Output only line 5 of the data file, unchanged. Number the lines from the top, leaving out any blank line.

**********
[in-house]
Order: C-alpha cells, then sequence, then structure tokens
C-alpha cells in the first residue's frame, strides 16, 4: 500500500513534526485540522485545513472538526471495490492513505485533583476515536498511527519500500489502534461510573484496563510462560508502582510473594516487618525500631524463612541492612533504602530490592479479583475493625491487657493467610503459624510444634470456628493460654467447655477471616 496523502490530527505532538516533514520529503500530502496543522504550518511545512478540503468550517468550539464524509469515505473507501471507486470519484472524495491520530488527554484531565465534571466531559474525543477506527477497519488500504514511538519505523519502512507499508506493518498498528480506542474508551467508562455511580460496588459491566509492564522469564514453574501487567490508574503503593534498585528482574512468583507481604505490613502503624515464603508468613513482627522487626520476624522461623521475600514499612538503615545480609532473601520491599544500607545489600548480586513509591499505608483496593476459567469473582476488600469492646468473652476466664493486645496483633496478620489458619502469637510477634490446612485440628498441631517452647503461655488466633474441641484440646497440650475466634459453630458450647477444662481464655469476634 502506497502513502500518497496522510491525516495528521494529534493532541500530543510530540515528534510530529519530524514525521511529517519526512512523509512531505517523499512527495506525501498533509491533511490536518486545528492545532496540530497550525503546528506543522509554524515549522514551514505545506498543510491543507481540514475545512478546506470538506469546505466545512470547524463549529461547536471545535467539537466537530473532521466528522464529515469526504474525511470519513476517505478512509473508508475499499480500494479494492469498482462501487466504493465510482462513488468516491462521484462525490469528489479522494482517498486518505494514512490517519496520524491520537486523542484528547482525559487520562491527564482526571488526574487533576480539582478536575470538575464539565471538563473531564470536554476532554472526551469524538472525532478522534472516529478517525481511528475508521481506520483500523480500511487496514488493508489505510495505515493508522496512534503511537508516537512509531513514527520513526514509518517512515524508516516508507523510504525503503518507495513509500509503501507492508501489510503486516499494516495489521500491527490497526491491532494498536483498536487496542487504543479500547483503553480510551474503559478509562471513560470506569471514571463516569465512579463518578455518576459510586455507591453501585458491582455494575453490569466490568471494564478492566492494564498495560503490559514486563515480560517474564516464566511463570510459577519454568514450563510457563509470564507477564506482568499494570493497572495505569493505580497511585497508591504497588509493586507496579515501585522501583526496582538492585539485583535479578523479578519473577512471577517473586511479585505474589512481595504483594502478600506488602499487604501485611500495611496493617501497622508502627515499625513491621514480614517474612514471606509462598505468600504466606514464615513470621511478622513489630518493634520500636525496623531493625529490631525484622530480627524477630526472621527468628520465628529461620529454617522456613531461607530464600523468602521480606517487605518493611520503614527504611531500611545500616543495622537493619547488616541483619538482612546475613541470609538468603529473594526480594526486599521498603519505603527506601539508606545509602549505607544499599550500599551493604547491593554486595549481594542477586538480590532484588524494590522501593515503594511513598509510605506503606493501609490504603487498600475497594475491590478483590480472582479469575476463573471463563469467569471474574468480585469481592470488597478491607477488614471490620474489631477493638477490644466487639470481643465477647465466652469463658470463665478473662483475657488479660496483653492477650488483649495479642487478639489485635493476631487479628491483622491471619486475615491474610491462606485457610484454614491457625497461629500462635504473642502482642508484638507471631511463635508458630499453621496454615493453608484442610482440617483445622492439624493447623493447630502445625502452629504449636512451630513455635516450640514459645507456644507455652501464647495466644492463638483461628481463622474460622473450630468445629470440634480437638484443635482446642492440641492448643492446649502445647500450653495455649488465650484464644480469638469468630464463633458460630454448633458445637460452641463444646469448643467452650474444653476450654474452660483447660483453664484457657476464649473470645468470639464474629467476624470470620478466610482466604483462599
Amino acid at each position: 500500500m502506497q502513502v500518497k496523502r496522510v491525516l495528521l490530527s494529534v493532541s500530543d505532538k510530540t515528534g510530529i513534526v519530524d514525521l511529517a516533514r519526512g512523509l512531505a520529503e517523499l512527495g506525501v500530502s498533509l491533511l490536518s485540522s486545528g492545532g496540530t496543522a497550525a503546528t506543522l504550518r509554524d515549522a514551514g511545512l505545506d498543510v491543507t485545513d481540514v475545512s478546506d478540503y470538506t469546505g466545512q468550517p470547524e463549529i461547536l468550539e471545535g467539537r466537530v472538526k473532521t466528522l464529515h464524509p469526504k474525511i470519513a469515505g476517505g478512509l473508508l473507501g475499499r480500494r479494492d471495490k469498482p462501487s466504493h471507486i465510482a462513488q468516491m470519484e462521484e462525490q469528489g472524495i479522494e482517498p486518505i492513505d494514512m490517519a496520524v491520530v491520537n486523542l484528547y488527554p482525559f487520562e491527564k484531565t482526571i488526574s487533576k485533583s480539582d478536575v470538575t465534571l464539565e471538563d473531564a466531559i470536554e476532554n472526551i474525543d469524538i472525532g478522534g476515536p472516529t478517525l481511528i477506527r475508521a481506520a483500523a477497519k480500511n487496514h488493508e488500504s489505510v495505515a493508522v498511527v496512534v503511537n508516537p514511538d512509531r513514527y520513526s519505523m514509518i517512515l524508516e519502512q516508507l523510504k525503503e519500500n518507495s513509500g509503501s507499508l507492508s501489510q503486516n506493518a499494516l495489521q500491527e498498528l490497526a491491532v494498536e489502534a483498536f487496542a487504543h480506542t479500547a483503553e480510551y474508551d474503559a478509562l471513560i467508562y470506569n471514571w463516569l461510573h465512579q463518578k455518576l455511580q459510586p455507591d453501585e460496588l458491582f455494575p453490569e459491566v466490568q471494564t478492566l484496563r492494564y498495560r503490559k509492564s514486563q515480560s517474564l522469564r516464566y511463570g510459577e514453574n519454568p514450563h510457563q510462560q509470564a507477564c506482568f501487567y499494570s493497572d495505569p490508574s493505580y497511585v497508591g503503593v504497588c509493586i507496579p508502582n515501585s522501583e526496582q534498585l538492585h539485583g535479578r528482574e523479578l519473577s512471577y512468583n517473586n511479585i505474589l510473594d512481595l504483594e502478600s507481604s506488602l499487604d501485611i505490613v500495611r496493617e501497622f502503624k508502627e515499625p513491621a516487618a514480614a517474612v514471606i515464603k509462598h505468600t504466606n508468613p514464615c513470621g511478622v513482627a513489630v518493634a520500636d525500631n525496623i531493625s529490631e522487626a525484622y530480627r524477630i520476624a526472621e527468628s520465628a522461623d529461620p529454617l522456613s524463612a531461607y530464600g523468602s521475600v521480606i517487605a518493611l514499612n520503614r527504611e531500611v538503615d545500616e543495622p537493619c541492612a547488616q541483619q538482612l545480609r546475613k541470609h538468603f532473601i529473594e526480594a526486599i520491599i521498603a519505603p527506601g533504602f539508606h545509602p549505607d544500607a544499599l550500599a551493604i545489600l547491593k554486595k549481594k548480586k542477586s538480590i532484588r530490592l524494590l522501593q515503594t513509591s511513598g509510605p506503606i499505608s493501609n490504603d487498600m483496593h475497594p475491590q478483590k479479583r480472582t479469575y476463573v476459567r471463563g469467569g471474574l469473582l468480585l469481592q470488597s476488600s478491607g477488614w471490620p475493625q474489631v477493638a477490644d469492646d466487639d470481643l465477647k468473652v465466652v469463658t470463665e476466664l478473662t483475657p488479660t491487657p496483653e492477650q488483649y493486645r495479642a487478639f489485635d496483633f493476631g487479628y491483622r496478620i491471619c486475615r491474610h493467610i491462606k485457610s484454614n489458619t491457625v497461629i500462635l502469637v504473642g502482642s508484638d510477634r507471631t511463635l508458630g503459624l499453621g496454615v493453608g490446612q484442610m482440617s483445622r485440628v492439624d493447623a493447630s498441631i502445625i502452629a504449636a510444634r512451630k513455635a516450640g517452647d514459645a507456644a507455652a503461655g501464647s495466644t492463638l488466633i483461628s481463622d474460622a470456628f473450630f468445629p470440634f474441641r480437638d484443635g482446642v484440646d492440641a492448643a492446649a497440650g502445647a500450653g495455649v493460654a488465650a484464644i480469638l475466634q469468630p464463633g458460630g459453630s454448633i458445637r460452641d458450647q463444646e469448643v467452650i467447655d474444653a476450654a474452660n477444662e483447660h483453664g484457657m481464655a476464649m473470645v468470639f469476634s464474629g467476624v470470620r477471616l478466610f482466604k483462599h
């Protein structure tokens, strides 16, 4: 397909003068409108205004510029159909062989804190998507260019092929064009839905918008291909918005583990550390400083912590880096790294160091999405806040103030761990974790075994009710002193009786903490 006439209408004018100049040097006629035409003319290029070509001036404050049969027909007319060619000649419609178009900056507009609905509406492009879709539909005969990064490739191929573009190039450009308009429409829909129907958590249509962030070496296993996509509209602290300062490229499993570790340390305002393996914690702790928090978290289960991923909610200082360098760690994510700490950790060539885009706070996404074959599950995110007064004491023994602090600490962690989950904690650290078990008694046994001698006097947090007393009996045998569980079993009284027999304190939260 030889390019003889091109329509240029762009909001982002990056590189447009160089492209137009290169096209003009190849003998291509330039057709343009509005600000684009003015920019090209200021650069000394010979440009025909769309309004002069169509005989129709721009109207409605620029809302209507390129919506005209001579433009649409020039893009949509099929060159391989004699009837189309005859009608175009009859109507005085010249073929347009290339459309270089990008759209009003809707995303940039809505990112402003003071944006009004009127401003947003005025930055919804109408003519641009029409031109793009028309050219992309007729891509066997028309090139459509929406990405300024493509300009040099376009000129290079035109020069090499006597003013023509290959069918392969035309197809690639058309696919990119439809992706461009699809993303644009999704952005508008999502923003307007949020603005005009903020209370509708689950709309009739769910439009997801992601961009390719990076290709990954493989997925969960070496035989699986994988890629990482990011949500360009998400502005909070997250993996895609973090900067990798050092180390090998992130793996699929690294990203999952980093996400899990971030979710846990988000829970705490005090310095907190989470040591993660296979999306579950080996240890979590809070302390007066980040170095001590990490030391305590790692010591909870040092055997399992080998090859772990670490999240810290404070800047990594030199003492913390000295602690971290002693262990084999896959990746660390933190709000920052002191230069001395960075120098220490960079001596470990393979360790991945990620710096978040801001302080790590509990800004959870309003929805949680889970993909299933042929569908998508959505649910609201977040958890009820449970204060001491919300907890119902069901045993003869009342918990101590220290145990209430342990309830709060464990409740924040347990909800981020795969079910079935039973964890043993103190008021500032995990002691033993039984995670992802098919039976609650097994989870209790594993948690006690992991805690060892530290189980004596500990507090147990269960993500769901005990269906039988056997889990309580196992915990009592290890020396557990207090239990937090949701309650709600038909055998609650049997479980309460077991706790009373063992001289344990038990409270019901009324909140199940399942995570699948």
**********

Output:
């Protein structure tokens, strides 16, 4: 397909003068409108205004510029159909062989804190998507260019092929064009839905918008291909918005583990550390400083912590880096790294160091999405806040103030761990974790075994009710002193009786903490 006439209408004018100049040097006629035409003319290029070509001036404050049969027909007319060619000649419609178009900056507009609905509406492009879709539909005969990064490739191929573009190039450009308009429409829909129907958590249509962030070496296993996509509209602290300062490229499993570790340390305002393996914690702790928090978290289960991923909610200082360098760690994510700490950790060539885009706070996404074959599950995110007064004491023994602090600490962690989950904690650290078990008694046994001698006097947090007393009996045998569980079993009284027999304190939260 030889390019003889091109329509240029762009909001982002990056590189447009160089492209137009290169096209003009190849003998291509330039057709343009509005600000684009003015920019090209200021650069000394010979440009025909769309309004002069169509005989129709721009109207409605620029809302209507390129919506005209001579433009649409020039893009949509099929060159391989004699009837189309005859009608175009009859109507005085010249073929347009290339459309270089990008759209009003809707995303940039809505990112402003003071944006009004009127401003947003005025930055919804109408003519641009029409031109793009028309050219992309007729891509066997028309090139459509929406990405300024493509300009040099376009000129290079035109020069090499006597003013023509290959069918392969035309197809690639058309696919990119439809992706461009699809993303644009999704952005508008999502923003307007949020603005005009903020209370509708689950709309009739769910439009997801992601961009390719990076290709990954493989997925969960070496035989699986994988890629990482990011949500360009998400502005909070997250993996895609973090900067990798050092180390090998992130793996699929690294990203999952980093996400899990971030979710846990988000829970705490005090310095907190989470040591993660296979999306579950080996240890979590809070302390007066980040170095001590990490030391305590790692010591909870040092055997399992080998090859772990670490999240810290404070800047990594030199003492913390000295602690971290002693262990084999896959990746660390933190709000920052002191230069001395960075120098220490960079001596470990393979360790991945990620710096978040801001302080790590509990800004959870309003929805949680889970993909299933042929569908998508959505649910609201977040958890009820449970204060001491919300907890119902069901045993003869009342918990101590220290145990209430342990309830709060464990409740924040347990909800981020795969079910079935039973964890043993103190008021500032995990002691033993039984995670992802098919039976609650097994989870209790594993948690006690992991805690060892530290189980004596500990507090147990269960993500769901005990269906039988056997889990309580196992915990009592290890020396557990207090239990937090949701309650709600038909055998609650049997479980309460077991706790009373063992001289344990038990409270019901009324909140199940399942995570699948």